If you find yourself tired of city life in Kraków, don’t worry, because the perfect getaway is sitting right on your doorstep, where two days’ rest will get you back on track and re-joining the crowds of the cobbled Rynek Główny re-energised, and more sufficiently awed by the natural beauties of southern Poland than you’ve ever felt before, we promise!
Around a two hour drive to the south of Kraków, through the hilly contours of Małopolskie, the city of Zakopane is nestled deep below the sharp peaks of the high Tatras. Over the last half a century it has become Poland’s most coveted ski resort, and is home to a range of different slopes that draw crowds from the first snow fall to the last.
While it’s busiest in the winter, in the summer the mountain trails open up and it’s possible to hike a series of routes that can take anything from a couple of hours to several days. The most popular is the day-long hike to the Morskie Oko, or ‘Eye of the Sea’, a deep, azure alpine lake set into the plateau of Mięguszowiecki. Legend has it the lake is connected underground with the Baltic Sea, and the sheer cold of the water goes a long way to convincing most visitors it may just be true.
On the far end of town the funicular train that takes visitors to the peak of Mt Gubałówka is the quickest and easiest way to get the breath-taking and panoramas of the area that Zakopane is largely famous for. At the top, the smoky smell of the city’s regional heavy sheep cheeses can be smelled oozing from the wood-clad structure of the restaurant there; the food is great, but the view is superlative.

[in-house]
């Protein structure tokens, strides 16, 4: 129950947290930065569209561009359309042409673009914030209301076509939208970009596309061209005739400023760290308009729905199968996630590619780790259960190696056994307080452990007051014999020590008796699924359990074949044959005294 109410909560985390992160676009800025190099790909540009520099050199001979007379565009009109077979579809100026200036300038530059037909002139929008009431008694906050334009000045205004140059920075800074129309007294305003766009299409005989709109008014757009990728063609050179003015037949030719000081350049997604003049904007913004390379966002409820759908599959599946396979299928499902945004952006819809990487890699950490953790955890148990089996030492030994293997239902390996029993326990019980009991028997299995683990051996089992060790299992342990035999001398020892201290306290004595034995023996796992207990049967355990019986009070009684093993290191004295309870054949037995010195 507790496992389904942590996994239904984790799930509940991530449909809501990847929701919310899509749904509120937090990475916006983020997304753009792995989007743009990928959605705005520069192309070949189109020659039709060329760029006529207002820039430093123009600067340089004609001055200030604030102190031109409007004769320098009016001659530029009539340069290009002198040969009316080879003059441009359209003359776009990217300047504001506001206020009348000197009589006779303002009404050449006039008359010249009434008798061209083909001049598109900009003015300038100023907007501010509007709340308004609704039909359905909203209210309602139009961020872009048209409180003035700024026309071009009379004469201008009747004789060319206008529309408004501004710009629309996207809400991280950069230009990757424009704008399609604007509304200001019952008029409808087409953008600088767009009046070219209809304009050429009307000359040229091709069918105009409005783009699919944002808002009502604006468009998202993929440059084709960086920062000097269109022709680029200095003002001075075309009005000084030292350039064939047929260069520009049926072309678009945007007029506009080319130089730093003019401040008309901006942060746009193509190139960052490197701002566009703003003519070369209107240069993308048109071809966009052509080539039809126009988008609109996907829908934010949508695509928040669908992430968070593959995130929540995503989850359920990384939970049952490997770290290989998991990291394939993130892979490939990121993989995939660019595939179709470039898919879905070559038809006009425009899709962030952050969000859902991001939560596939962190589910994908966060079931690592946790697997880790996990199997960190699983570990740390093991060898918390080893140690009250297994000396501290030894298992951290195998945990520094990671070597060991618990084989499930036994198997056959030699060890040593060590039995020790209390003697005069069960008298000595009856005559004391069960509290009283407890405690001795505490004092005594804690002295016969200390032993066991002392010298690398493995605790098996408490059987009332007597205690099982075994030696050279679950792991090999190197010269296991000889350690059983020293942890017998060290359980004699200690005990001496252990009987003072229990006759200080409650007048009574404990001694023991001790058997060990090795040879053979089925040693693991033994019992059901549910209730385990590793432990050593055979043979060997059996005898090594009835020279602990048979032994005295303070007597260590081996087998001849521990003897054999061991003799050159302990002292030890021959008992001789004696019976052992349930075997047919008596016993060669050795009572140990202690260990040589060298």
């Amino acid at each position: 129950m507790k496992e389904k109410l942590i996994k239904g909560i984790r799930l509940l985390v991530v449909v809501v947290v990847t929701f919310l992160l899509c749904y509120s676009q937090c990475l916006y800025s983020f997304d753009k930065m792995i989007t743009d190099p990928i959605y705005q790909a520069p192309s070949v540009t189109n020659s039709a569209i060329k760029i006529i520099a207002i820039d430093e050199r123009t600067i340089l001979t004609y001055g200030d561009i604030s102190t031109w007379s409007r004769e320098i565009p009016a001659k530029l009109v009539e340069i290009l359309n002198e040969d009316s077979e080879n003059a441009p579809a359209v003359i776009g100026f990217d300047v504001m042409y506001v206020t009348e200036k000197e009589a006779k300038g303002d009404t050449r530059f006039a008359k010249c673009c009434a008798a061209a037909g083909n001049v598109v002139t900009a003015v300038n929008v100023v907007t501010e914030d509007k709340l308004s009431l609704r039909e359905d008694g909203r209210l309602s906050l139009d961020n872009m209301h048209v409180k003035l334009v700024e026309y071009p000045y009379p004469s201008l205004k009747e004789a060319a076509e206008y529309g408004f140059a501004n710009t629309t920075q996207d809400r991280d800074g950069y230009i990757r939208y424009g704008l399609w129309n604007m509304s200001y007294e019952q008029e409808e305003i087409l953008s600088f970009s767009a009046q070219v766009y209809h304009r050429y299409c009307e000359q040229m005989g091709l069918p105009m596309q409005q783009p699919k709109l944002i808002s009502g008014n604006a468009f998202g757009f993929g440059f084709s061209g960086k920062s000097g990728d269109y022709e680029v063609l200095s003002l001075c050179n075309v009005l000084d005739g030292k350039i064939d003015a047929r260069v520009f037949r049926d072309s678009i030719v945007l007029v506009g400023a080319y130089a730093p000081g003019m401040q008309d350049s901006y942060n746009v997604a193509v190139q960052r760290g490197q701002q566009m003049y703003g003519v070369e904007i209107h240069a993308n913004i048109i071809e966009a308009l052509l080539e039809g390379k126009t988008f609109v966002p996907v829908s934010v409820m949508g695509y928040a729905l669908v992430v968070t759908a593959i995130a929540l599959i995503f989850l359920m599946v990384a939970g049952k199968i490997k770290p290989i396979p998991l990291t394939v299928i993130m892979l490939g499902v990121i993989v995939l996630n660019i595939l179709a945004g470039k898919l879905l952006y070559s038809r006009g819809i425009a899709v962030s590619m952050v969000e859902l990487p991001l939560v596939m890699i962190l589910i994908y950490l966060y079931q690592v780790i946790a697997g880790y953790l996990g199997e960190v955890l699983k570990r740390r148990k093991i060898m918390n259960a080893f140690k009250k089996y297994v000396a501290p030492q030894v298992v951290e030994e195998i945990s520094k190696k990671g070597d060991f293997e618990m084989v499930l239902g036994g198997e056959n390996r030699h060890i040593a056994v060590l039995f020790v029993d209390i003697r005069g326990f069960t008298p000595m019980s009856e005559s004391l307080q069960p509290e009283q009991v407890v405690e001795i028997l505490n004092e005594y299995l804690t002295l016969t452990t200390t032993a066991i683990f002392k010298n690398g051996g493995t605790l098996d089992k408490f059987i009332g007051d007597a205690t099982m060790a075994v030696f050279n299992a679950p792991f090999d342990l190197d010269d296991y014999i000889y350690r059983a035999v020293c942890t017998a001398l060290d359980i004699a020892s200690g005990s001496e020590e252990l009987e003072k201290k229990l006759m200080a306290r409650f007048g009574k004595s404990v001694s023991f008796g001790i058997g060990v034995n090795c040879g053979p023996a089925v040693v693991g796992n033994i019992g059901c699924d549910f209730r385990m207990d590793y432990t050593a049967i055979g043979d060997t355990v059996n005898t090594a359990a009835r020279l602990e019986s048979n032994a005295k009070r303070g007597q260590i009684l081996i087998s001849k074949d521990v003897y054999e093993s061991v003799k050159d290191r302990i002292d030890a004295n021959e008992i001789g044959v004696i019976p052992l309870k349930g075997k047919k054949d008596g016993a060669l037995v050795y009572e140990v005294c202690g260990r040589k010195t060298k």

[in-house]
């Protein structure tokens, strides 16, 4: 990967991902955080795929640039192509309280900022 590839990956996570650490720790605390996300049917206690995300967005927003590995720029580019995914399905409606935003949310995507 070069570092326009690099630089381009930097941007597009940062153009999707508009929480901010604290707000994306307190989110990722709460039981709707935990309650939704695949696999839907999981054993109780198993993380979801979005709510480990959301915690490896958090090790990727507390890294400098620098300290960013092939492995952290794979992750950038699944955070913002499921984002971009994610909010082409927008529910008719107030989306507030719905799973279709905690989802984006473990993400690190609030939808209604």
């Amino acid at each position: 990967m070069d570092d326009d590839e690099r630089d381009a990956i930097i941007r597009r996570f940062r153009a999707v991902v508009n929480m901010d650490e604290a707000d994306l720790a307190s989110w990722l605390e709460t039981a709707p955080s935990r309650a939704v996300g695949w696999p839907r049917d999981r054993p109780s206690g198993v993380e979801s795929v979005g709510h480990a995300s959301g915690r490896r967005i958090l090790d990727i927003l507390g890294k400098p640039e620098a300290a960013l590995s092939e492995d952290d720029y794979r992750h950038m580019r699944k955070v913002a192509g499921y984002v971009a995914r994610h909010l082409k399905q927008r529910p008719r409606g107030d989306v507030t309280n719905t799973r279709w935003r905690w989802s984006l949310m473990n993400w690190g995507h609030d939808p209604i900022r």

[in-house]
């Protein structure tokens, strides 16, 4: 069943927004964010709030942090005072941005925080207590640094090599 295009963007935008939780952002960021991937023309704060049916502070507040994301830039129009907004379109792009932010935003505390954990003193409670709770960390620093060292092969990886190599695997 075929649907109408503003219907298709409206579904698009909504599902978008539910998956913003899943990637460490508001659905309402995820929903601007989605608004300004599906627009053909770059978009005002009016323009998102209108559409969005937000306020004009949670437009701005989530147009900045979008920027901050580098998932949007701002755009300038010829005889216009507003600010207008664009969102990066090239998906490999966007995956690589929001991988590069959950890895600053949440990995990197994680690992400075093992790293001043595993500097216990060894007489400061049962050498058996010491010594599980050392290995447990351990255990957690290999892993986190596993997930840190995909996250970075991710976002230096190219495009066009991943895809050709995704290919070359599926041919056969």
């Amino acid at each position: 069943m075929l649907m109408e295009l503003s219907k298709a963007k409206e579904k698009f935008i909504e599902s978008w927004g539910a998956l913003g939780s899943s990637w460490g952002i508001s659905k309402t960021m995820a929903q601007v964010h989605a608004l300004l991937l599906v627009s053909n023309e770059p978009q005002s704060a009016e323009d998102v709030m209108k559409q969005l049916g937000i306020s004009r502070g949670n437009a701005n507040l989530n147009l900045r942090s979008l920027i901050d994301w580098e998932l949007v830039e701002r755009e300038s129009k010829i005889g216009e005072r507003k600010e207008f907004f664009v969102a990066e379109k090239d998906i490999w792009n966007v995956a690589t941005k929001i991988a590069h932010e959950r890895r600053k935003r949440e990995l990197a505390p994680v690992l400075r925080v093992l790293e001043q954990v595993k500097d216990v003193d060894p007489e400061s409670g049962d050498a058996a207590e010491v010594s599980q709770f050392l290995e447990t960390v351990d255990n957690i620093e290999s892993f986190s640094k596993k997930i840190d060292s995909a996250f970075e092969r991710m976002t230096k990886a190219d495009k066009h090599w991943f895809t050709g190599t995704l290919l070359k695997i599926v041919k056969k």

The town’s main drag is Krupowki, where in the winter, a thick and steady stream of ski-slope hunting tourists drifts in and out of the bars at night, all framed by the gnarled, overtly Christmassy street lights that issue a dim illumination onto the snow-clad street. From beginning to end there’s a great selection of bars, gastro-pubs and coffee places, with a dash of hedonistic clubs – in true Polish style. It’s worth a visit in the summer too; when the air clears you can see the Slovakian High Tatras rise in the distance, still snow-capped the year round.
Don’t leave town without checking out the meticulously carved wooden architecture that dominates the downtown area. It’s famous throughout Poland, and starkly different from the medieval stone monoliths of Krakow central.
Zakopane is very easy to reach from Kraków and there are a few options available to the would-be visitor. The easiest is to take a bus from the central station. These cost around 20 PLN per person, and leave every half an hour. There are two trains from Kraków Central to Zakopane, one is considerably faster than the other, but neither is as quick as the bus. The train journey is rather scenic, though with a higher ticket price and unpredictable journey times, the bus is always a safer bet. The final option is to take an organised tour from Kraków, which will usually involve a privately run minibus that should pick you up from your accommodation; naturally, this is the most expensive option.
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